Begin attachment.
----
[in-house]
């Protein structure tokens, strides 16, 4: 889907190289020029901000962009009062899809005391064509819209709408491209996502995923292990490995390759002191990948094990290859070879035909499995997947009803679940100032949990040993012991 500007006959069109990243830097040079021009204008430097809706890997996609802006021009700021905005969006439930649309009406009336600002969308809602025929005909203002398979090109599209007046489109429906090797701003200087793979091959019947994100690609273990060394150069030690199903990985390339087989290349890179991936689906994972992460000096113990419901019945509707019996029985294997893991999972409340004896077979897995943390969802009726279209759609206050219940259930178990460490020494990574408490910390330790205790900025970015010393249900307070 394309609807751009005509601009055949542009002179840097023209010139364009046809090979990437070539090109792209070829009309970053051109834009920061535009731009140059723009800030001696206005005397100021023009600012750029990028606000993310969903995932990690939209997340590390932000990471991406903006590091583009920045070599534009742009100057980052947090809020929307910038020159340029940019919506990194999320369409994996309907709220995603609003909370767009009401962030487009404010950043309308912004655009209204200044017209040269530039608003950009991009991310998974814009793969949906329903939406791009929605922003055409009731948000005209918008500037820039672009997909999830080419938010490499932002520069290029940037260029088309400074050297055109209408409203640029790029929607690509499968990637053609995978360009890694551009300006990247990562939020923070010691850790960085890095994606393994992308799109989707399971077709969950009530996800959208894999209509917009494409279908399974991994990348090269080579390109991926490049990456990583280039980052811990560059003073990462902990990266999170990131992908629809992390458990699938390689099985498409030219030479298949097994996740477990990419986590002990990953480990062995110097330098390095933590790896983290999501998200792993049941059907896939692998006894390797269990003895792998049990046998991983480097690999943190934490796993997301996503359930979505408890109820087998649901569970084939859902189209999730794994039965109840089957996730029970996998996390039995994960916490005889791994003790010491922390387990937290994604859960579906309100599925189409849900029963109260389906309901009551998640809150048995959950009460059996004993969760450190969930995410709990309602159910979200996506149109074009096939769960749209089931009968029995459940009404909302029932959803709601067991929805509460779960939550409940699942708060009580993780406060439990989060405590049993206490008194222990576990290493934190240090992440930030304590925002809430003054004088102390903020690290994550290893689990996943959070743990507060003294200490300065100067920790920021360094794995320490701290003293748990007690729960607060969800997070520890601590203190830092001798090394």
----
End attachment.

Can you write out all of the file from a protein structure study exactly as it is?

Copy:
[in-house]
């Protein structure tokens, strides 16, 4: 889907190289020029901000962009009062899809005391064509819209709408491209996502995923292990490995390759002191990948094990290859070879035909499995997947009803679940100032949990040993012991 500007006959069109990243830097040079021009204008430097809706890997996609802006021009700021905005969006439930649309009406009336600002969308809602025929005909203002398979090109599209007046489109429906090797701003200087793979091959019947994100690609273990060394150069030690199903990985390339087989290349890179991936689906994972992460000096113990419901019945509707019996029985294997893991999972409340004896077979897995943390969802009726279209759609206050219940259930178990460490020494990574408490910390330790205790900025970015010393249900307070 394309609807751009005509601009055949542009002179840097023209010139364009046809090979990437070539090109792209070829009309970053051109834009920061535009731009140059723009800030001696206005005397100021023009600012750029990028606000993310969903995932990690939209997340590390932000990471991406903006590091583009920045070599534009742009100057980052947090809020929307910038020159340029940019919506990194999320369409994996309907709220995603609003909370767009009401962030487009404010950043309308912004655009209204200044017209040269530039608003950009991009991310998974814009793969949906329903939406791009929605922003055409009731948000005209918008500037820039672009997909999830080419938010490499932002520069290029940037260029088309400074050297055109209408409203640029790029929607690509499968990637053609995978360009890694551009300006990247990562939020923070010691850790960085890095994606393994992308799109989707399971077709969950009530996800959208894999209509917009494409279908399974991994990348090269080579390109991926490049990456990583280039980052811990560059003073990462902990990266999170990131992908629809992390458990699938390689099985498409030219030479298949097994996740477990990419986590002990990953480990062995110097330098390095933590790896983290999501998200792993049941059907896939692998006894390797269990003895792998049990046998991983480097690999943190934490796993997301996503359930979505408890109820087998649901569970084939859902189209999730794994039965109840089957996730029970996998996390039995994960916490005889791994003790010491922390387990937290994604859960579906309100599925189409849900029963109260389906309901009551998640809150048995959950009460059996004993969760450190969930995410709990309602159910979200996506149109074009096939769960749209089931009968029995459940009404909302029932959803709601067991929805509460779960939550409940699942708060009580993780406060439990989060405590049993206490008194222990576990290493934190240090992440930030304590925002809430003054004088102390903020690290994550290893689990996943959070743990507060003294200490300065100067920790920021360094794995320490701290003293748990007690729960607060969800997070520890601590203190830092001798090394």